Yankees: Will a Little Competition Be Good for Aaron Judge and Giancarlo Stanton?

Opening Day evinced the notion that Giancarlo Stanton is far more buzz worthy for the Yankees than we give him credit for. What impact will that have on Aaron Judge?

The year was 1961.

The New York Yankees were a season removed from a seven-game defeat to the Pittsburgh Pirates in the 1960 World Series, largely off Bill Mazeroski’s walkoff homer in the ninth in Game 7, the only time a “winner-take-all” Series was decided off a game-winning shot (Toronto’s Joe Carter walkoff would later decide the 1993 World Series with the Blue Jays already up 3-2 going in to a decisive Game 6). The Yankees’ Bobby Richardson would ultimately win the MVP of that Series, the only player from a losing side to ever hold that distinction, an indicator of just how close New York was to winning their 19th championship.

In the offseason before ‘60, the Yankees traded a World Series icon in Don Larsen, in a package that also included Hank Bauer, to the Kansas City Athletics in exchange for an unassuming kid from Hibbing, Minnesota, right fielder Roger Maris, who won the AL MVP that year in pinstripes on the strength of 39 homers, an AL-leading 112 RBI and .581 slugging percentage, and a career-best 160 OPS+, at least to that point.

That ‘61 season was largely a revenge campaign, as Maris ended the World Series hitting a meager .267 after collectively going 0-for-12 in Games 3, 4, and 7, with his mercurial teammate, superstar Mickey Mantle, boasting a .400 average, 1.345 OPS, and three homers in the Series.

In ‘61, Maris and Mantle accomplished feats the American League has not seen since.

Maris eclipsed Babe Ruth’s single season homerun record that stood for 34 years, ending the season with one more (61) than Ruth. Mantle added 54 blasts of his own, leading the American League in walks (126), slugging percentage (.687), and OPS+ (206), finishing second to Maris for the league MVP award despite besting him in OPS+ by 29 points. No AL player since Maris has managed even 60 in a season.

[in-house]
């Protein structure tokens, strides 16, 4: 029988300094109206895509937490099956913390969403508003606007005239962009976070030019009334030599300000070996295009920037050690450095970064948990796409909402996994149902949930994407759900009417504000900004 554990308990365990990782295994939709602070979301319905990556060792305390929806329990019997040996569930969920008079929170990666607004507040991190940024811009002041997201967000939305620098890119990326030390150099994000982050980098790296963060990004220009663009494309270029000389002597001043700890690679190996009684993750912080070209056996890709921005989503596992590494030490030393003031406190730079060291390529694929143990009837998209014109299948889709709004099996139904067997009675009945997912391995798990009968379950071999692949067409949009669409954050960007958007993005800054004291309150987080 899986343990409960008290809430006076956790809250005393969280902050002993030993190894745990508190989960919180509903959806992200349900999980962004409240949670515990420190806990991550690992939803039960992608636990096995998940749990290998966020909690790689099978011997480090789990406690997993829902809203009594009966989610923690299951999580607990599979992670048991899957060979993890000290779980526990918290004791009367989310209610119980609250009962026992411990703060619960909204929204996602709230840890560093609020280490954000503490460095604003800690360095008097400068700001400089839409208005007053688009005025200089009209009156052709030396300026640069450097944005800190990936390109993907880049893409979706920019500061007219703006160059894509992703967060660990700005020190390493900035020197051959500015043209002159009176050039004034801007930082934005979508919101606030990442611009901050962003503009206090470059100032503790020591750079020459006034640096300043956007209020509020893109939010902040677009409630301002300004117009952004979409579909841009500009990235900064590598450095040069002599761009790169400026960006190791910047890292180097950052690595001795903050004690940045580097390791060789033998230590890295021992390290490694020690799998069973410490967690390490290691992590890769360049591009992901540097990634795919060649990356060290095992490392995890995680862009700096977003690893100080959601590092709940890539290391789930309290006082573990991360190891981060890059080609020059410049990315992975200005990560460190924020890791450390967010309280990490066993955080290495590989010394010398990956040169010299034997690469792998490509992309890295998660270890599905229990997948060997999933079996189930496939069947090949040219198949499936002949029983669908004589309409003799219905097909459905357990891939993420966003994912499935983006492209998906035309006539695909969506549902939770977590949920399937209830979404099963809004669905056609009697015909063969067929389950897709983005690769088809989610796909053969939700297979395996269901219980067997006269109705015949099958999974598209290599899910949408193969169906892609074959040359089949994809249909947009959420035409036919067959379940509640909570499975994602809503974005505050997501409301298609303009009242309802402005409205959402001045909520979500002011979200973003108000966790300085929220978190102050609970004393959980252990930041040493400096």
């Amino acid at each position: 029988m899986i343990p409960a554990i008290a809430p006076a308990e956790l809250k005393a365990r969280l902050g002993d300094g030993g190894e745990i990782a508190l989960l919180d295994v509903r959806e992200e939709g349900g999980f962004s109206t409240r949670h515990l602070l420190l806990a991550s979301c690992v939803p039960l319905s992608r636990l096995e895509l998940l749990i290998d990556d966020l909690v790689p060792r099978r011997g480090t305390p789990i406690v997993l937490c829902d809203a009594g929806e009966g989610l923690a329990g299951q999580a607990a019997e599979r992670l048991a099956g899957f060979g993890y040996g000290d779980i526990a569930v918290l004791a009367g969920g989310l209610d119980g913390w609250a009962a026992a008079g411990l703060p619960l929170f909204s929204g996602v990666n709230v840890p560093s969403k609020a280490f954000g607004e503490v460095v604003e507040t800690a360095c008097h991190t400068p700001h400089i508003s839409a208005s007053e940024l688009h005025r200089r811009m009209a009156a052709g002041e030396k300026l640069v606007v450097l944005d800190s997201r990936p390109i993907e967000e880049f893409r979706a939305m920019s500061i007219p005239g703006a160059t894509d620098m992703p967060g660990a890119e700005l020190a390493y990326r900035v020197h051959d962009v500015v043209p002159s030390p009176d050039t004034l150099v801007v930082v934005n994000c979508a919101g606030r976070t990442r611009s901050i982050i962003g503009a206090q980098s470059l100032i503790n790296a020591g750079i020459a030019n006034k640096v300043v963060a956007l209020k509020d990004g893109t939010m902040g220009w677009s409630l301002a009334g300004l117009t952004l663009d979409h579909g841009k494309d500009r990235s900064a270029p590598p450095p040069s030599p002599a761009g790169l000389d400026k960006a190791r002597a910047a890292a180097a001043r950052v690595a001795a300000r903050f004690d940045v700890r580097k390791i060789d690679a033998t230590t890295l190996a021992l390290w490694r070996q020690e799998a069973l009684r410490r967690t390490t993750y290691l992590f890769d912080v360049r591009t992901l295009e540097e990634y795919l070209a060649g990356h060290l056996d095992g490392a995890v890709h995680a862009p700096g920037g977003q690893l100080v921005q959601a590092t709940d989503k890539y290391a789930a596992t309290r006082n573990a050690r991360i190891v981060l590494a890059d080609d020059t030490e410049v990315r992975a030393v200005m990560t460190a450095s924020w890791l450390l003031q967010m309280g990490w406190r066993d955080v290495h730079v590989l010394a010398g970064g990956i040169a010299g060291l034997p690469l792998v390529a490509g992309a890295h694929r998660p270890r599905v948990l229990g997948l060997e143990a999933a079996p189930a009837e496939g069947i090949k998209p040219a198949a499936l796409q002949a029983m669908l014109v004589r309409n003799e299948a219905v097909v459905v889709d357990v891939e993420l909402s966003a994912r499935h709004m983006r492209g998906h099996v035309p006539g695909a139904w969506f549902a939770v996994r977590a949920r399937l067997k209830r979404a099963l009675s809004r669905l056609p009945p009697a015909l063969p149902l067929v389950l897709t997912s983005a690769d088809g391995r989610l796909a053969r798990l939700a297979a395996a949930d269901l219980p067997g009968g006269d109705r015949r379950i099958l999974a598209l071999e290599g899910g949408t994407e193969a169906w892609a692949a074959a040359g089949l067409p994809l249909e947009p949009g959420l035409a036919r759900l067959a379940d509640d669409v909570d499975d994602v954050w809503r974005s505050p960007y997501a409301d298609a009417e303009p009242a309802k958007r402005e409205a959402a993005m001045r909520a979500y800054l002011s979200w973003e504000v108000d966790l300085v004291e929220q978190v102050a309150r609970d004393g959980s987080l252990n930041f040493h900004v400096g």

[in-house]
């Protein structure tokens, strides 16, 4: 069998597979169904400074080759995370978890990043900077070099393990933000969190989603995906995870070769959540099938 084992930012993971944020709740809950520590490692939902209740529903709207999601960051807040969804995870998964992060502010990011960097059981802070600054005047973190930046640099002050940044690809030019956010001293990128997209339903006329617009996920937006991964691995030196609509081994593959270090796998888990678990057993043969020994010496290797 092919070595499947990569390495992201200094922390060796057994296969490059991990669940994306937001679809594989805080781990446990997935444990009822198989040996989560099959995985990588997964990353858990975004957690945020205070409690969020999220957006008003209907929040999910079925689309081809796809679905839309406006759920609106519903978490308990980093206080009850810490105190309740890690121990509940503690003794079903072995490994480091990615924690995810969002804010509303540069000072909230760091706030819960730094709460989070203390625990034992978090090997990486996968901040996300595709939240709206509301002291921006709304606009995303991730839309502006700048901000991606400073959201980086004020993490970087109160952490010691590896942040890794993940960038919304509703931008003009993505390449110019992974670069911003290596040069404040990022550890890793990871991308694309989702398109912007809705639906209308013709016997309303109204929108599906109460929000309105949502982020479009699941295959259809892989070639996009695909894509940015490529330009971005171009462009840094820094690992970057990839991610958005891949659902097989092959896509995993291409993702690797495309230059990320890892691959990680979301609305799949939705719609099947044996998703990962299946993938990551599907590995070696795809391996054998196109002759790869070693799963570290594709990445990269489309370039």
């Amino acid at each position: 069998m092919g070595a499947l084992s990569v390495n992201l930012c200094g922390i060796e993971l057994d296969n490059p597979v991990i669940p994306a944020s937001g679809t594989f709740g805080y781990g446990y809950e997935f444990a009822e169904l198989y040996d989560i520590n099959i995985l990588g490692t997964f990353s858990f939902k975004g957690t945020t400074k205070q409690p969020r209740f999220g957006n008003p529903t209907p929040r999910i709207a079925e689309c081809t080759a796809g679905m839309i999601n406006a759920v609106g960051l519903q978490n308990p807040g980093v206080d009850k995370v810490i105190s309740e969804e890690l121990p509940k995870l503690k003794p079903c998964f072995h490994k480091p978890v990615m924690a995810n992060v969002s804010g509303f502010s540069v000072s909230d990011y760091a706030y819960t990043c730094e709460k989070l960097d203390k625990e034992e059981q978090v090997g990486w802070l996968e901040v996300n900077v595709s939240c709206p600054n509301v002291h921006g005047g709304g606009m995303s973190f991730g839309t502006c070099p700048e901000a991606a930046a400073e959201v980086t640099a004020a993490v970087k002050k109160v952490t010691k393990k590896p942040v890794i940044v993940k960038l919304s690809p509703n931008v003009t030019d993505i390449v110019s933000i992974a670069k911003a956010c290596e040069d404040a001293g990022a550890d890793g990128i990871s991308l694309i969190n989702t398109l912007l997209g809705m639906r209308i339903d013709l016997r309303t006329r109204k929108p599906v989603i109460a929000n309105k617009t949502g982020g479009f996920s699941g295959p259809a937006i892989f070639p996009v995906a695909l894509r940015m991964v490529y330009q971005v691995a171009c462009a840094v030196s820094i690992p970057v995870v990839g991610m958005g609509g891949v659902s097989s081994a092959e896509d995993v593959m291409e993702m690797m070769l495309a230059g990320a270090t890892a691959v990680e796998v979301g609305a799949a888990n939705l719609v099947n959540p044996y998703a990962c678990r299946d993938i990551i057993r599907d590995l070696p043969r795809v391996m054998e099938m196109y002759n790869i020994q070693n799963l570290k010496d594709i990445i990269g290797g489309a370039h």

New York, winners of 109 games that season, dominated the Cincinnati Reds in five games in the World Series, shutting out Cincy twice (Games 1 and 4), both Whitey Ford starts. Maris and Mantle’s combined homerun output (115) remains the most ever between teammates in baseball history over an individual campaign. In fact, no pair of teammates other than the M&M Boys have hit 50 or more homers as a duo in an singular  season.

Enter Giancarlo Stanton and Aaron Judge in 2018.

In his first regular season at-bat with the Yankees on Opening Day, Stanton lofted a towering shot the opposite way, giving  New York a 2-0 lead in the first inning en route to a 6-1 victory against Toronto. On the day, Stanton would hit a second homer, this time to dead center (practically from his knees!), ending with three hits, four RBI, and three runs scored, joining Maris, Mantle, and Joe Pepitone as the only Yankees to muster multiple homerun games on Opening Day.

Beside Stanton was Judge, who extended his major league leading hit streak (dating back to last season) to 14 games, picking up two hits (one a double), a walk, and a run scored.